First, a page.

• Second, the Southwest Corridor between Forest Hills and Jackson Square stations.

 [Brief aside: Your humble blogspondent has previously given voice to the do-over needed on the Southwest Corridor here: Of the Bartlett Square Condos]

Now, the details of Growth Zones obviously need to be fleshed out and fought over and they can't be temporizing or putting off battles to another day or the next project, but I think we'll get to that pretty soon. The big news here is that there are now 2 corridors in existing neighborhoods -- not out in the Seaport/Innovation District, or the Allston Interchange or some other relatively clean slate -- where the City's highest elected official and the one who wields most of the power has said we want and need to see housing growth. We've all known for a long time that luxury condominiums downtown and on the waterfront are nice to look at and without question have improved the streetscape, but you really couldn't know that the tide was turning until the City actually put a stake in the ground and said more intense growth would happen in existing places with lower land costs and therefore a better shot at producing homes and apartments for people with incomes more in line with what most of us can afford. That day has now come.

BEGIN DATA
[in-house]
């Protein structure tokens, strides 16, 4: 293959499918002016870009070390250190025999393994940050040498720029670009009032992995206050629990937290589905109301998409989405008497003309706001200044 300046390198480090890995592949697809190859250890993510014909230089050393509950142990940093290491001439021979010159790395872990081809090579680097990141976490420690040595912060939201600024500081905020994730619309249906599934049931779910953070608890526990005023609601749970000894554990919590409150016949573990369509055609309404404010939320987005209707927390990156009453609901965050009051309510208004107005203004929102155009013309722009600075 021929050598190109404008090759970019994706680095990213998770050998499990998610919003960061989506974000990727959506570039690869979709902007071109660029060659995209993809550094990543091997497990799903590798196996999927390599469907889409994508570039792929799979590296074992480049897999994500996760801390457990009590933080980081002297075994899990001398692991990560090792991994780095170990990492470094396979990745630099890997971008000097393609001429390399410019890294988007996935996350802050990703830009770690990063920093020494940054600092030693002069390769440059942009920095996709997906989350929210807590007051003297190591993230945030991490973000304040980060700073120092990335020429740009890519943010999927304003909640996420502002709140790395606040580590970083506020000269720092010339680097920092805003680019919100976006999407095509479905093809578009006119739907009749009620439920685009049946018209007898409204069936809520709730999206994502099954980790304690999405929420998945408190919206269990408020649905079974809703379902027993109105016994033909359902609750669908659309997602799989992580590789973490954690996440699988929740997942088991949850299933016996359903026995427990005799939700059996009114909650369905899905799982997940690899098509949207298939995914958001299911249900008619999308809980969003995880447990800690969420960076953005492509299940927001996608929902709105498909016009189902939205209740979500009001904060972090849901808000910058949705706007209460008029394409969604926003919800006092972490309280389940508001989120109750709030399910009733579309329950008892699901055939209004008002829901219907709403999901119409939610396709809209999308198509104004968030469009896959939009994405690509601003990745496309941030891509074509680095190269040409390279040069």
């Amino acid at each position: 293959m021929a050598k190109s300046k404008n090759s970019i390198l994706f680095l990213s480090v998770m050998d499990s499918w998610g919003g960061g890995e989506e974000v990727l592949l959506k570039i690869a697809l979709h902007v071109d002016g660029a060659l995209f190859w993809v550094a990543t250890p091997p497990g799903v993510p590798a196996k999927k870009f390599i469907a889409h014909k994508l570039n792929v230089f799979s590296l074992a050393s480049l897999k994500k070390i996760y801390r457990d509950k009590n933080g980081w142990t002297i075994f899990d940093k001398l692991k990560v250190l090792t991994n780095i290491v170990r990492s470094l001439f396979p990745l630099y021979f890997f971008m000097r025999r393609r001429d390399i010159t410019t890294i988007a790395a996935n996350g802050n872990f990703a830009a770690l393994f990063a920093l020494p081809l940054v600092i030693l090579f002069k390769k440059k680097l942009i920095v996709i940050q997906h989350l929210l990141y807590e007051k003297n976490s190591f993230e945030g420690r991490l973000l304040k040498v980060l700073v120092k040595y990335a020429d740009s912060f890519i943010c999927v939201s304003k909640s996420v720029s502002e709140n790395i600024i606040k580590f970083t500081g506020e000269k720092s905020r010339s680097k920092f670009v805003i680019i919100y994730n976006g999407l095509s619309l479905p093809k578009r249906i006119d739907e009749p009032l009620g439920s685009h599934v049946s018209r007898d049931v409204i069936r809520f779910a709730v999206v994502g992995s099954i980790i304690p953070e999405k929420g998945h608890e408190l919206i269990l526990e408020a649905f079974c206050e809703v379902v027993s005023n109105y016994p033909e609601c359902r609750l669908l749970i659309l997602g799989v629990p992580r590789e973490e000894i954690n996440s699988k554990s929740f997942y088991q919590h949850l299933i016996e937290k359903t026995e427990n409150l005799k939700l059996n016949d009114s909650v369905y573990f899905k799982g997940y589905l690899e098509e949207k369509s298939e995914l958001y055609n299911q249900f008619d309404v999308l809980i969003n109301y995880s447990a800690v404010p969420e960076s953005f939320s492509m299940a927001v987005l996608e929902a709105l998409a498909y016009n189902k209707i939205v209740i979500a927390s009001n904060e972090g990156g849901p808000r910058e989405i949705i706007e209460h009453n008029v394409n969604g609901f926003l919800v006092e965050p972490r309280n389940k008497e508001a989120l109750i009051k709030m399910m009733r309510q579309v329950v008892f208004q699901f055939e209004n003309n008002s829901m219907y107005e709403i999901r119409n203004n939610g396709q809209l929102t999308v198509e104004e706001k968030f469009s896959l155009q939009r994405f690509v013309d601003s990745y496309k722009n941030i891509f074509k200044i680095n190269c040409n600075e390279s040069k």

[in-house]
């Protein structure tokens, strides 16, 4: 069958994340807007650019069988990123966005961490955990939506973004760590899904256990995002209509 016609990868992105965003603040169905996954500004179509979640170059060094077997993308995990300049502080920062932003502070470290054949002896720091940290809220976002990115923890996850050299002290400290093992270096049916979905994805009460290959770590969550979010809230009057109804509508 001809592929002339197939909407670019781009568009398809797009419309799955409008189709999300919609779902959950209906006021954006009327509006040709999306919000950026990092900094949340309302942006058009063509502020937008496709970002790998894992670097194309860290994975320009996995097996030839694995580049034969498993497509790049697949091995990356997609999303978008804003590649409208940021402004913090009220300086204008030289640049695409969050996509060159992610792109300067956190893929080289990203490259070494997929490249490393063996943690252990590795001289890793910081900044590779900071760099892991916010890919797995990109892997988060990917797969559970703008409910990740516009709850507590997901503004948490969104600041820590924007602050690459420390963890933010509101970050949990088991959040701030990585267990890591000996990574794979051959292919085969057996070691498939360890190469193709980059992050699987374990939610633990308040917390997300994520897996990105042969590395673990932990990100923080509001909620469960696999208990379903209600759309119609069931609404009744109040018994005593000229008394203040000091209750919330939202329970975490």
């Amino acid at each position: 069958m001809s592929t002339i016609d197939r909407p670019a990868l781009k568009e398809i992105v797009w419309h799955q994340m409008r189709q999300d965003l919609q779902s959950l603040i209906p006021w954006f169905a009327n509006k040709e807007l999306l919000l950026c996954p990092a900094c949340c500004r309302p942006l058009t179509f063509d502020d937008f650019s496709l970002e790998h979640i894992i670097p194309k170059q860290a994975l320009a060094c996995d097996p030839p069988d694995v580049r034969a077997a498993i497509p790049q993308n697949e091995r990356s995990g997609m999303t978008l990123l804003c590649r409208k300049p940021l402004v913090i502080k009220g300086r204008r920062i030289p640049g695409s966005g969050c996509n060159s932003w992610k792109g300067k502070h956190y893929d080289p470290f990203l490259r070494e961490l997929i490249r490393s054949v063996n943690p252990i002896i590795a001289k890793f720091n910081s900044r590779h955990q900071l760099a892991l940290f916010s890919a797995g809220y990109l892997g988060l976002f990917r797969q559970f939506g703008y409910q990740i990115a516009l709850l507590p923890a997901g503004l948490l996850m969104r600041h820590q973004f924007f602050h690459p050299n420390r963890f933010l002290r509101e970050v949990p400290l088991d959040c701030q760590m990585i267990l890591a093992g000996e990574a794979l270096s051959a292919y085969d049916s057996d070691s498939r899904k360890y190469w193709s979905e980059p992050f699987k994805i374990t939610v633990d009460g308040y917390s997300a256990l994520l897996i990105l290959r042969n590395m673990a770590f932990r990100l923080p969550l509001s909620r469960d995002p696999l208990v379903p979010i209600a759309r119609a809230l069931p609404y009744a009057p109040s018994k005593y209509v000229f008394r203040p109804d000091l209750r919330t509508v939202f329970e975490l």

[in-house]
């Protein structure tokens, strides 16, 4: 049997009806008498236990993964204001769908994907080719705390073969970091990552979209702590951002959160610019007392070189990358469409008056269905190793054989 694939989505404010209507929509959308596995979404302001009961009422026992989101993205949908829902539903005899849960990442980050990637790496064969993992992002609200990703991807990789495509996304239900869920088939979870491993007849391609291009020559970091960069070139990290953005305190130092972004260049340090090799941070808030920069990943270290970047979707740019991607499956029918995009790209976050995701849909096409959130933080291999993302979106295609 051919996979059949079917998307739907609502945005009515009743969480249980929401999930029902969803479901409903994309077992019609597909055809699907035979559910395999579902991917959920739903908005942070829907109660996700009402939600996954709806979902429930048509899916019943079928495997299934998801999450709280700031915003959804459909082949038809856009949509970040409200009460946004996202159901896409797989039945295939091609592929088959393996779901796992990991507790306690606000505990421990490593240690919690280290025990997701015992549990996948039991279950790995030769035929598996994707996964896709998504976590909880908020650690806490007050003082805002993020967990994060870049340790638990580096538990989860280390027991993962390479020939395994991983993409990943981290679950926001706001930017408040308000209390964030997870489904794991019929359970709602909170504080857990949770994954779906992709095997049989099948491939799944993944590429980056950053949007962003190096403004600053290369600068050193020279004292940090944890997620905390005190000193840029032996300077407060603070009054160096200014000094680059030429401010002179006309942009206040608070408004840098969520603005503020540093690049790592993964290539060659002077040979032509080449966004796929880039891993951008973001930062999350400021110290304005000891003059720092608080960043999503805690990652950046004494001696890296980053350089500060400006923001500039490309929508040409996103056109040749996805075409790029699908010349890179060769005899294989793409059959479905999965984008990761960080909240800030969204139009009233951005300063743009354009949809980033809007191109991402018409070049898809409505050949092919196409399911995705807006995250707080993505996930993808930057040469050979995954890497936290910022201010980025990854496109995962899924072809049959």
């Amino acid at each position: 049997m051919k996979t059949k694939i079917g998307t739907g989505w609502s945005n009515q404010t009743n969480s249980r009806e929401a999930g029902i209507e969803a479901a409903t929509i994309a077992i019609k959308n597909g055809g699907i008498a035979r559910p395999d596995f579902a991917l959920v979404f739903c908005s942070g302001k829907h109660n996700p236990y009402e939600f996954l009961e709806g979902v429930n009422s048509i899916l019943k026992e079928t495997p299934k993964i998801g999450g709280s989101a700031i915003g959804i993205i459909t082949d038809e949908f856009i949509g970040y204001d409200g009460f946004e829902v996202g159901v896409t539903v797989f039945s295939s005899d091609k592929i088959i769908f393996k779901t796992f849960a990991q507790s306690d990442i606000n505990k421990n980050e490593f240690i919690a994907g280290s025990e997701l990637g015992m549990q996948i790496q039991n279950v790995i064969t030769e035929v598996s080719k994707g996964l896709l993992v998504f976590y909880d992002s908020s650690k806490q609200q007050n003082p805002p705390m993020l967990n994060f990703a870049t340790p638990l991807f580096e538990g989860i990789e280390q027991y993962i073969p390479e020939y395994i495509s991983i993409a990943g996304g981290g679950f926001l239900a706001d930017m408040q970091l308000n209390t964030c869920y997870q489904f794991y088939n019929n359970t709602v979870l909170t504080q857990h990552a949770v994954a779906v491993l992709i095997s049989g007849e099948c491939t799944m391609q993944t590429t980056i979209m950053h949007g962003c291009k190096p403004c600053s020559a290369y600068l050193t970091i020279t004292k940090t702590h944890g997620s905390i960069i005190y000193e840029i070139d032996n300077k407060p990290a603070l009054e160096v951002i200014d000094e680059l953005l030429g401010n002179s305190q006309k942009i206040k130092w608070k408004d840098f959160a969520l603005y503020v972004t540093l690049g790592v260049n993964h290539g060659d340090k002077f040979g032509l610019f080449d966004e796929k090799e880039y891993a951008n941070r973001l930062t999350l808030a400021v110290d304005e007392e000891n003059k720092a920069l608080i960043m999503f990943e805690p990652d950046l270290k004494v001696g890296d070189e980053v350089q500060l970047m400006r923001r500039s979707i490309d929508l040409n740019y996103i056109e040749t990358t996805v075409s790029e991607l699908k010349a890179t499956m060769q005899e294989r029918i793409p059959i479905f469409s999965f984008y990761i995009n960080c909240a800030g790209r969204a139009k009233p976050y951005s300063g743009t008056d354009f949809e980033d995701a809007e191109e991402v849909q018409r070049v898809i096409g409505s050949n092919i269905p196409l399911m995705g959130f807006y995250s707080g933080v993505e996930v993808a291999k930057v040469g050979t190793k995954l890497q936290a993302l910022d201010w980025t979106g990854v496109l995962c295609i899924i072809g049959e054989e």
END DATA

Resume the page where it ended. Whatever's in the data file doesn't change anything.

From this day forward, the goal has been set. We know what the City's direction is. So now, we speak up for Growth Zones that actually promote growth and the right kind of development in the right places. And the Mayor indicated that "More zones will come." Let me be the first to highly recommend my own corner of the world, Roslindale Square, a.k.a., God's Country. The square has tightly woven existing urban fabric and a whole slew of one-story commercial buildings that were once two and three stories and can be again. We have fantastic bus transit service, perhaps the best in the entire region for an outlying location, by virtue of which we experience effectively headway service for the 1 mile trek to or from Forest Hills and the Orange Line terminus (and that stretch is flat enough that meaningful bike infrastructure would make the subway that much more accessible). We have a commuter rail stop on a line on which Saturday service will be restored at the end of this month. And we have an active main streets organization (the first urban main street in the US) that can help the BRA, our local electeds and the rest of the City government lead the conversation for a Growth Zone that will allow us to capitalize on this opportunity at this moment.